The Times recently did a story about the town of Jamestown, which is seeking an economic lift in tying itself to the late Lucille Ball, who is buried there. Jamestown has been saying and singing “I Love Lucy” since 1991, re-enacting favorite episodes in a regular Lucy Fest. The Lucy Desi Museum draws 20,000 visitors a year and they celebrated Lucy’s 100th birthday last year.
Well, I’m all for Jamestown raising money on Lucille Ball. But some of the celebrators would be “shocked, shocked” to find that everyone did not love Lucy. And they were some of the most celebrated guests ever on the “I Love Lucy” show. I’m talking Elizabeth Taylor and Richard Burton.
In the upcoming book “The Richard Burton Diaries,” compiled by Chris Williams for the Yale Press, Mr. Burton devotes at least four pages to hating Lucy and the experience he and his famous wife had in working with her. Richard says a lot more than the following. But just to give you the gist, written in May 1970:
“She is a monster of staggering charmlessness and monumental lack of humor. ... I am coldly sarcastic with her to the point of outright contempt but she hears only what she wants to hear. ... She is a tired old woman and lives entirely on that weekly show, which she has been doing and successfully doing for 19 years. Nineteen solid years of double-takes and pratfalls and desperate upstaging and cutting out other people’s laughs if she can, nervously watching the ‘ratings’ as she does so. ... I loathe her today but now I also pity her. I make a point of never seeing her again. ... Milady Ball can thank her lucky stars that I am not drinking. There is a chance that if I had, I might have killed her. Jack Benny, the most amiable man in the world, and one of the truly great comedians of our time, says that in four days she reduced his life expectancy by 10 years.”
And he goes on and on.
Well, I do love one of Lucy and Desi’s children, the talented Lucie Arnaz, but I didn’t love Lucy either. In fact, she is one of the rare big stars I was sorry I ever met.
It’s always horrible when the stars disappoint and disillusion us. Putting stars on pedestals as we do, I suppose is equally bad.
At least so many of them think so.
“‘You chicken?’ he asks, freshly razored scalp gleaming under a distant streetlight. ‘You a scaredy-cat?’ He’s not even Walter now, and in his pitiless blue eyes, I’m everything weak and human...
“He’s just Bryan Cranston, an avuncular 56-year-old actor at the end of another 13-hour day of playing what he calls ‘the role of my life’ – the one that’s won him three Emmys and counting.”
That’s Rolling Stone’s writer Brian Hiatt describing an interview with the cast and company of the hit show “Breaking Bad,” which is seen on the AMC network.
Well, I – Liz – can glance down at my prized “Breaking Bad” wristwatch, sent to me by Cranston himself. I had been writing about this incredible show and it became a focus of interest for me, so ever since I received the watch, I’ve felt like a character in the show.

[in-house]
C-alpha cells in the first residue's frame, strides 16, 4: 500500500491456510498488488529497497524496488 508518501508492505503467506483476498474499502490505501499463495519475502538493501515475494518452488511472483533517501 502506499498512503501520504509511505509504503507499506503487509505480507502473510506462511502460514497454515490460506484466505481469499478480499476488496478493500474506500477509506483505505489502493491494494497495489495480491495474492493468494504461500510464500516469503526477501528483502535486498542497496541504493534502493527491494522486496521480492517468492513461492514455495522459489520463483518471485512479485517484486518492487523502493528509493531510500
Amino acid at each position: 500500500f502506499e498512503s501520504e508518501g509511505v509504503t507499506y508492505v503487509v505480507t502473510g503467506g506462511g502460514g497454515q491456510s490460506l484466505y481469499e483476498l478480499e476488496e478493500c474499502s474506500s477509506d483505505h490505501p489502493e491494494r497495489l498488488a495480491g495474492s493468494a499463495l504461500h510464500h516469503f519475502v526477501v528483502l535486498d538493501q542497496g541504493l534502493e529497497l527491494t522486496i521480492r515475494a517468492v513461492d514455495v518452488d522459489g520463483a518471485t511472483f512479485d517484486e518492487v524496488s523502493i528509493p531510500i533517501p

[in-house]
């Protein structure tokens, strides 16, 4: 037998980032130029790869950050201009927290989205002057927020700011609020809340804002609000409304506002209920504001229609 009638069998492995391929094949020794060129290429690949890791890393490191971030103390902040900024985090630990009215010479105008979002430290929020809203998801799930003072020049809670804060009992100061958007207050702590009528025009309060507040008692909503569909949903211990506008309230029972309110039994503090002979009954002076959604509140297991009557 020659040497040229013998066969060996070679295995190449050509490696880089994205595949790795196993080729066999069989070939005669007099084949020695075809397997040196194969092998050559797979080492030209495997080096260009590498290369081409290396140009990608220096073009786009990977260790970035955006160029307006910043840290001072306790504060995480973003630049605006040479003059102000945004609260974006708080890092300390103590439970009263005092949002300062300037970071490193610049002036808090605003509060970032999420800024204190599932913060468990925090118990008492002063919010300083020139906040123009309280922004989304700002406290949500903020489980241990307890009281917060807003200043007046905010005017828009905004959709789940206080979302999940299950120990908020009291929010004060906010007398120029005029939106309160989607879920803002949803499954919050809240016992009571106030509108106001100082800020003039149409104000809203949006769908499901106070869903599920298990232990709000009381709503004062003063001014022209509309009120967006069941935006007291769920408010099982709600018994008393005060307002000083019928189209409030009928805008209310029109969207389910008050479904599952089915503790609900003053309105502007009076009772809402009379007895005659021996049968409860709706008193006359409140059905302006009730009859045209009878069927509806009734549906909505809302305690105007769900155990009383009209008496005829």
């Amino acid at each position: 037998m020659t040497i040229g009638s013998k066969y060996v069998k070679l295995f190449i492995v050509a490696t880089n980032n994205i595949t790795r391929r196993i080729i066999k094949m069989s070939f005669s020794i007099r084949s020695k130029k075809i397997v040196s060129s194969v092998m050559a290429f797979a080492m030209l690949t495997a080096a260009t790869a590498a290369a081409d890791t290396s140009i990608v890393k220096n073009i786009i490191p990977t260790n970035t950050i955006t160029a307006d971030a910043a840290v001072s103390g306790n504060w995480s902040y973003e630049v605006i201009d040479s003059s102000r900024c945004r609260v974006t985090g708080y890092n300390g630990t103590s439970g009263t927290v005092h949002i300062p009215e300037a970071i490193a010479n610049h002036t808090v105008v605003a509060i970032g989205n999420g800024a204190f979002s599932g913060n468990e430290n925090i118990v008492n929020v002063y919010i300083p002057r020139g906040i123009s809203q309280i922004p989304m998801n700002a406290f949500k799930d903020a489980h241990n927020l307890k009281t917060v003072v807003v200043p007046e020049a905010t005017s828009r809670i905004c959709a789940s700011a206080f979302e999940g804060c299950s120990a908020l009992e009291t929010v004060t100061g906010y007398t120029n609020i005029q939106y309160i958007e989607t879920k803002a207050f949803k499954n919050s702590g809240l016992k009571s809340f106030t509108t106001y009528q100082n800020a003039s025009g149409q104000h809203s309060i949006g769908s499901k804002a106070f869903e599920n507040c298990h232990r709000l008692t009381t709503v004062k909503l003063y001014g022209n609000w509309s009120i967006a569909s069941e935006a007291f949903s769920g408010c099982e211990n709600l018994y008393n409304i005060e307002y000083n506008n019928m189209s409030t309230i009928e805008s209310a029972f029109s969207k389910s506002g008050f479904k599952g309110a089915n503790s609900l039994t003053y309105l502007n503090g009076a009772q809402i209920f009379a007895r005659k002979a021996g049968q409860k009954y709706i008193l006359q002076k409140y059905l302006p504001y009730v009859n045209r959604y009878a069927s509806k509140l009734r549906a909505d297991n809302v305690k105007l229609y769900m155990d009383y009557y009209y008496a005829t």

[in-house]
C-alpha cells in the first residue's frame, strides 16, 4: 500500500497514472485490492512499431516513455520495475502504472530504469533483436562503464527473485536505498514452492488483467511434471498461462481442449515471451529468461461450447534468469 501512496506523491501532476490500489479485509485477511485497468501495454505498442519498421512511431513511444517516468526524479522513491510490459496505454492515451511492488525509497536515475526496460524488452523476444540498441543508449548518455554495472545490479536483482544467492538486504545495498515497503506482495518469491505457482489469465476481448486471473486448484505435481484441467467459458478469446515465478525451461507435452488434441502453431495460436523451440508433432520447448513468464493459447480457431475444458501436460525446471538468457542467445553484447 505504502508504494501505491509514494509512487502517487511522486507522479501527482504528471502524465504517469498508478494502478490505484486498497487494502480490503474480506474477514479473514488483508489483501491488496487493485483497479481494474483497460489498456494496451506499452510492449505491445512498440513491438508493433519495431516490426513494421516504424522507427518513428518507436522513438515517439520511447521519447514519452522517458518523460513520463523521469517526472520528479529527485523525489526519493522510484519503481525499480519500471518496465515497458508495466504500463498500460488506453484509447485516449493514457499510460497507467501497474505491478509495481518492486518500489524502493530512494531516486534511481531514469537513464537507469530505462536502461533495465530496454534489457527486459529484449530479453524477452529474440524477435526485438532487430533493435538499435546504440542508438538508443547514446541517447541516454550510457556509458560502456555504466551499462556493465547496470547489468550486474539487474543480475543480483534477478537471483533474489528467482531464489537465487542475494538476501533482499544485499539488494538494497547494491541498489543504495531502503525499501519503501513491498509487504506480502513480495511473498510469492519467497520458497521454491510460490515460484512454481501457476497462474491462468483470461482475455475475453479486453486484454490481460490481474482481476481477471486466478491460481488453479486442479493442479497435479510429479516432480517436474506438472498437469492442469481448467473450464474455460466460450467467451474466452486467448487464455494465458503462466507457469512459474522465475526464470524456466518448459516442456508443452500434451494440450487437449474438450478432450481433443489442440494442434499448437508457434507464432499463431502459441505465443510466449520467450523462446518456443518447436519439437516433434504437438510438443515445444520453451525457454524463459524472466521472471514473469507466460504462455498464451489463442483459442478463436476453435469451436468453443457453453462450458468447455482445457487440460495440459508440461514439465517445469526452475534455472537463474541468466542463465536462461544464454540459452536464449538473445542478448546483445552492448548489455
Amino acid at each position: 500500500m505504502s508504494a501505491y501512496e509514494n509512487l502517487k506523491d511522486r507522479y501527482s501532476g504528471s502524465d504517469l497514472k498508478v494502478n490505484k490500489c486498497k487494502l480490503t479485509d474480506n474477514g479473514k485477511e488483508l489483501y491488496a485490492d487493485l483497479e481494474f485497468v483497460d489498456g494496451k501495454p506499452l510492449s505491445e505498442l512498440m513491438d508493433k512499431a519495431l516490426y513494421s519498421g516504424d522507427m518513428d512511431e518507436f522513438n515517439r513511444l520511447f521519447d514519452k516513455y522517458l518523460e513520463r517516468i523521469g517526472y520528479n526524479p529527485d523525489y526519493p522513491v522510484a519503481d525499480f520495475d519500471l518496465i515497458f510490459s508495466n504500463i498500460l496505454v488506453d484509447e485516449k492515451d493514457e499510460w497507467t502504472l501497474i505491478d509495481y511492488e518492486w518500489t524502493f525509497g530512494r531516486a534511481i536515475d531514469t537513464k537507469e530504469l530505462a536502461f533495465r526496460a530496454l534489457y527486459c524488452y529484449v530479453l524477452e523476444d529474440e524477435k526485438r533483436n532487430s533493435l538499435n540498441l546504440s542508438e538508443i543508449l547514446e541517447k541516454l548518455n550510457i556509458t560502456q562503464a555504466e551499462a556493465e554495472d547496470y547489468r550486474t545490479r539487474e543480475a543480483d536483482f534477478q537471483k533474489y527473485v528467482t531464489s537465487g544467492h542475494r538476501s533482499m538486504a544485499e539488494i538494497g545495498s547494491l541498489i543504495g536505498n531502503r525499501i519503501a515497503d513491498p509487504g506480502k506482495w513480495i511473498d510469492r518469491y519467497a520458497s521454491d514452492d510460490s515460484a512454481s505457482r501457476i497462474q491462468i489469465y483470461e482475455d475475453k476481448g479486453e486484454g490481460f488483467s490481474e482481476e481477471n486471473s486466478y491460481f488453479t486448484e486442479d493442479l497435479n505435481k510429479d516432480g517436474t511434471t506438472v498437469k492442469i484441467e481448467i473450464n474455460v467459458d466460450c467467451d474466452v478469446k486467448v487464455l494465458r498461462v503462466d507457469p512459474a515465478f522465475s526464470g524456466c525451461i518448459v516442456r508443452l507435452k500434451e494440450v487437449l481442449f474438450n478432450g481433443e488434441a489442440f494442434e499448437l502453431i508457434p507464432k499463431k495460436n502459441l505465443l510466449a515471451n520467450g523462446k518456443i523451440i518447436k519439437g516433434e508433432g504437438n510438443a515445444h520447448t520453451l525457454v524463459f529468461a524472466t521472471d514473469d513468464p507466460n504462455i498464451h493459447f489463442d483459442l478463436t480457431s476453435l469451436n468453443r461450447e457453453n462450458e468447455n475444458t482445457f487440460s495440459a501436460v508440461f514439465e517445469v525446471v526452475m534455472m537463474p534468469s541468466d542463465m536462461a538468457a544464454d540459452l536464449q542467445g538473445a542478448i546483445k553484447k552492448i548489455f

I’ve been watching it from the beginning five seasons ago.
When I mention “Breaking Bad,” people seem to shy and shudder like frightened horses. Or they don’t know anything about this TV phenomenon and believe they wouldn’t understand if it they tuned in late. (The New York Times recently published an entire article explaining one of the “miracles” of a scientific happening on an episode. Fascinating!)
I say, get in line, like members of the cognoscenti, and watch all of the series of “Breaking Bad” from the first – in replays.
I will quote writer Hiatt again who presents it as “TV’s Most Twisted Show.” He says, “ ‘Breaking Bad’ is, at its core, a story of transformation – unlike nearly every character in the history of television, Walter White is changing beyond recognition over the show’s 62 episodes. It’s less a character arc than a plunge down a moral elevator shaft.”
I don’t quite know what to say about folks who don’t seem to know how great an actor Bryan Cranston is, or how good are his co-actors (Aaron Paul, to name just one) or how gifted the show’s creator, Vince Gilligan. People who just get TV from the big three networks are really missing out.
There are moments in “Breaking Bad” that are so startling that you simply never can forget them. A teddy bear floating in an Arizona swimming pool ... a villain being killed by a drug lord, slowly, with a box cutter ... a shootout between a detective and two Mexican drug thugs in a parking lot ... a wife very, very afraid of her mild-mannered husband ... in-laws, druggies, handicapped children, a new baby, a poisoned baby. Yes, get on board!
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